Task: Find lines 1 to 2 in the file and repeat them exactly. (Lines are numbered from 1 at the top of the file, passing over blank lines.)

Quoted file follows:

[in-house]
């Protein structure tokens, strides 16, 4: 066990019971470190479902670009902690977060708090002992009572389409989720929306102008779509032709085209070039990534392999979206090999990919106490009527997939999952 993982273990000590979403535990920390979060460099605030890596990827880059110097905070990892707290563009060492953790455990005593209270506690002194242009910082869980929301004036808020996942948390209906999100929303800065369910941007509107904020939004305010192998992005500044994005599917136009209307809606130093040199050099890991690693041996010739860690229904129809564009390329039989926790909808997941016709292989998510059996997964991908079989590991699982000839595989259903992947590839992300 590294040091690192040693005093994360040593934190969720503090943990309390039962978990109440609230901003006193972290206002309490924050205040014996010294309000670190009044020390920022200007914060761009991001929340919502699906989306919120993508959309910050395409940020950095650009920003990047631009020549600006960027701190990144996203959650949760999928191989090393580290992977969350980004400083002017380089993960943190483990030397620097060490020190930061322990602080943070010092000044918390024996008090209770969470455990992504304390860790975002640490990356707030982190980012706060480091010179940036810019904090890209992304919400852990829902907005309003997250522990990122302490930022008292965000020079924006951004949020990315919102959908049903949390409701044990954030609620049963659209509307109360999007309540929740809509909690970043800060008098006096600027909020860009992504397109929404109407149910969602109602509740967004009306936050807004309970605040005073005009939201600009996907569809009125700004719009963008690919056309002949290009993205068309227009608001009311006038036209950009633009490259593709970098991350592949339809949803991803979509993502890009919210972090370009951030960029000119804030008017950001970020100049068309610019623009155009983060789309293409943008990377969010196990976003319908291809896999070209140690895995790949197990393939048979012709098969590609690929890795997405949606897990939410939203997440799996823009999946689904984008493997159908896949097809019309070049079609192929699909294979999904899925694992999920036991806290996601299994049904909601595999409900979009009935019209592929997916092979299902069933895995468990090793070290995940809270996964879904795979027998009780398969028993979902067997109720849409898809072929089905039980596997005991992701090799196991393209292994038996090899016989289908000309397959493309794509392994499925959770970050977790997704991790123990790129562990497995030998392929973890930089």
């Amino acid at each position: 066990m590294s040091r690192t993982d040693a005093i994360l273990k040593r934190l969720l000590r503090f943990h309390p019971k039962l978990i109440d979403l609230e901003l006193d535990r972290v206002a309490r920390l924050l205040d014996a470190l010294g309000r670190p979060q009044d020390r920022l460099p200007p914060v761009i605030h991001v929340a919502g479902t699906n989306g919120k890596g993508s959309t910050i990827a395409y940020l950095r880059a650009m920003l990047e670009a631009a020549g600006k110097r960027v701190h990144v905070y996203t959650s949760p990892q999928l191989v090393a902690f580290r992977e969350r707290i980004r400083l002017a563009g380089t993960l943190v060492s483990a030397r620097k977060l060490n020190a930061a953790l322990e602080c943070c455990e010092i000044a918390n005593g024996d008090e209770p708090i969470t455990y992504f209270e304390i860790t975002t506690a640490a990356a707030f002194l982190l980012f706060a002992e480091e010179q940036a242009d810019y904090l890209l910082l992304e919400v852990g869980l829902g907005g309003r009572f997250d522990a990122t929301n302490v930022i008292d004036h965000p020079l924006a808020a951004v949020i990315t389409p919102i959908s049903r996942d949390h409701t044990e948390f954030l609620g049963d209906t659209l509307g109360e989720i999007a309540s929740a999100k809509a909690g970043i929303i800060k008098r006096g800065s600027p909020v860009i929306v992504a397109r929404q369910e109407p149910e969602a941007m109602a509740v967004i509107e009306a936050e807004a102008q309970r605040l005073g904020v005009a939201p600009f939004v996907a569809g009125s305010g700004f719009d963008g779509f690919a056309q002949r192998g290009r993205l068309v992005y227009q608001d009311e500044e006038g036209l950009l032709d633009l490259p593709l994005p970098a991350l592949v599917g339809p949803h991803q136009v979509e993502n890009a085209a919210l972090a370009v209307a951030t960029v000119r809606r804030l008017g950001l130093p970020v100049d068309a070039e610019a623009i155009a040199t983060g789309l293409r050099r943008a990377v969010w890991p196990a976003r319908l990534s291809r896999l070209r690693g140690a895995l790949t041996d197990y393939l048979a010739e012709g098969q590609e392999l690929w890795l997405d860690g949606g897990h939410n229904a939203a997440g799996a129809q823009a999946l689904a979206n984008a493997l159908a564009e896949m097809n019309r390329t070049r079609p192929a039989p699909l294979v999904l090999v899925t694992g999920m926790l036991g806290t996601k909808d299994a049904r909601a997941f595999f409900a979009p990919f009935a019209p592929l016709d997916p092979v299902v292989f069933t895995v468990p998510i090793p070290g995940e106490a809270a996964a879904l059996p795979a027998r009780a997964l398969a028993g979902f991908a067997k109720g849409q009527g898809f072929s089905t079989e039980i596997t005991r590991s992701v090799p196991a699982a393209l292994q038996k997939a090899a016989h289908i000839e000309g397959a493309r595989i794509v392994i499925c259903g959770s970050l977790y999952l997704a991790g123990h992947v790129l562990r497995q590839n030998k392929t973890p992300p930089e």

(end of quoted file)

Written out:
[in-house]
């Protein structure tokens, strides 16, 4: 066990019971470190479902670009902690977060708090002992009572389409989720929306102008779509032709085209070039990534392999979206090999990919106490009527997939999952 993982273990000590979403535990920390979060460099605030890596990827880059110097905070990892707290563009060492953790455990005593209270506690002194242009910082869980929301004036808020996942948390209906999100929303800065369910941007509107904020939004305010192998992005500044994005599917136009209307809606130093040199050099890991690693041996010739860690229904129809564009390329039989926790909808997941016709292989998510059996997964991908079989590991699982000839595989259903992947590839992300 590294040091690192040693005093994360040593934190969720503090943990309390039962978990109440609230901003006193972290206002309490924050205040014996010294309000670190009044020390920022200007914060761009991001929340919502699906989306919120993508959309910050395409940020950095650009920003990047631009020549600006960027701190990144996203959650949760999928191989090393580290992977969350980004400083002017380089993960943190483990030397620097060490020190930061322990602080943070010092000044918390024996008090209770969470455990992504304390860790975002640490990356707030982190980012706060480091010179940036810019904090890209992304919400852990829902907005309003997250522990990122302490930022008292965000020079924006951004949020990315919102959908049903949390409701044990954030609620049963659209509307109360999007309540929740809509909690970043800060008098006096600027909020860009992504397109929404109407149910969602109602509740967004009306936050807004309970605040005073005009939201600009996907569809009125700004719009963008690919056309002949290009993205068309227009608001009311006038036209950009633009490259593709970098991350592949339809949803991803979509993502890009919210972090370009951030960029000119804030008017950001970020100049068309610019623009155009983060789309293409943008990377969010196990976003319908291809896999070209140690895995790949197990393939048979012709098969590609690929890795997405949606897990939410939203997440799996823009999946689904984008493997159908896949097809019309070049079609192929699909294979999904899925694992999920036991806290996601299994049904909601595999409900979009009935019209592929997916092979299902069933895995468990090793070290995940809270996964879904795979027998009780398969028993979902067997109720849409898809072929089905039980596997005991992701090799196991393209292994038996090899016989289908000309397959493309794509392994499925959770970050977790997704991790123990790129562990497995030998392929973890930089």